Nevertheless, information has been proven to travel "faster" than the speed of light. Take electron-pairs for example, changing the "spin" of one electron will instantaneously change the "spin" of the other electron within the same orbital, no matter what the distance between them.

[edit on 23-3-2005 by noyhcat]

posted on Mar, 23 2005 @ 12:04 PM
Riddle me this:

We all know light can be bent by the gravity of stars, can it also be slowed and/or pushed by the same effect??

Example - light leaving our Sun must (should, could??) be affected by gravity of Sun as it leaves the gravity well and the Earth should exert a similar pull - no??

If you can bend it side to side, why can't you pull it for and aft....

posted on Mar, 23 2005 @ 02:35 PM
My concern is about the constancy of c (the speed of light); as light goes into a denser medium than the medium it was previously travelling in, the light slows down and it bends as a cause of this. This seemed contradicting to me that the speed of light is constant and yet its speed varies in different mediums. Why isn't c constant in all mediums and does this variation of c in different mediums mean in anyway that time flows differently in different mediums

for information about 300 times the speed of light check
because it is really possble

posted on Mar, 23 2005 @ 04:13 PM
Something else to consider - the early universe was much "denser" so the medium had to have an effect on the speed of light back then.... Well maybe that is and even today the universe is not quite an empty medium. For all practical purposes yes, but not quite....

posted on Mar, 24 2005 @ 11:47 PM

In 1905, at the age of 26, Einstein published five of the most important papers in the history of science--all written in his "spare time." He proved that atoms and molecules existed. He argued that light came in little bits (later called "photons") and thus laid the foundation for quantum mechanics. He described his theory of special relativity: space and time were threads in a common fabric, he proposed, which could be bent, stretched and twisted. And oh, and by the way, E=mc2.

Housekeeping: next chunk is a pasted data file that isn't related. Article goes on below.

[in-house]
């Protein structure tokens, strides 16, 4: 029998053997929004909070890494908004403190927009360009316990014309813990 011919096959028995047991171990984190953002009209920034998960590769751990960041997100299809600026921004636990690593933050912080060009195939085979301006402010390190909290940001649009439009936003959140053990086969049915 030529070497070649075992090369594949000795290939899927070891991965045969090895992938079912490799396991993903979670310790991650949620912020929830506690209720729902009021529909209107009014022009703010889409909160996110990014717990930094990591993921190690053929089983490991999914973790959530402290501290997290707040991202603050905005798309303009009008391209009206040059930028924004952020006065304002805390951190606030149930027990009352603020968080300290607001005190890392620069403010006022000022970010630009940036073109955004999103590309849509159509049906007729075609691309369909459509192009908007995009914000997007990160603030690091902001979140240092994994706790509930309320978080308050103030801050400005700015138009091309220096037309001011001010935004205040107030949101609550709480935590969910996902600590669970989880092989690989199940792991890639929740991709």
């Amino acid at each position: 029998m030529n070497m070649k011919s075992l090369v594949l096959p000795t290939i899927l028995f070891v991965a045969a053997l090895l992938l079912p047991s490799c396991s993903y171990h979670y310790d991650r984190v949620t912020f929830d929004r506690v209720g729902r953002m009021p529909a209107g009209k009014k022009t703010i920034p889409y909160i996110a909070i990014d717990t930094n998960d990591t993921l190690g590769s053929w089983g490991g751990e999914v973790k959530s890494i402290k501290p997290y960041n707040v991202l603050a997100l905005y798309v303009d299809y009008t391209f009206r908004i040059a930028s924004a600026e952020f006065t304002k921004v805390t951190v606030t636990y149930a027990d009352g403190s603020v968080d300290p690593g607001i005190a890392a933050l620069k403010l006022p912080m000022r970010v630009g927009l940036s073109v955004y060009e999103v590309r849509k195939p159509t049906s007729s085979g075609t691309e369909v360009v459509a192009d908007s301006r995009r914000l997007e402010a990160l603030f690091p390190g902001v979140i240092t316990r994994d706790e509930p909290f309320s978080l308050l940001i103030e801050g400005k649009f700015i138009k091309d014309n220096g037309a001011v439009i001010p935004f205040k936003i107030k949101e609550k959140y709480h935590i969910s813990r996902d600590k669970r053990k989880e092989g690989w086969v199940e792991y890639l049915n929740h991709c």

in in a book that he revised in 1952, Relativity: the special and general theory [20] on page 76 he makes his important statement - that in General relativity, the law of the constancy of the velocity of light in vacuo, which was a fundamental assumption in Special relativity, cannot claim any unlimited validity. And that Special relativity can only hold when there is no gravity affecting light paths. On page 93 he clarifies it further by saying that in General relativity the velocity of light depends on the coordinates of when a gravitational field is present. And that gravity defines the coordinates.

So, light speed is not constant !

The Einstein Conspiracy

Just a thought I found floating out there in the ether

posted on Mar, 25 2005 @ 09:57 AM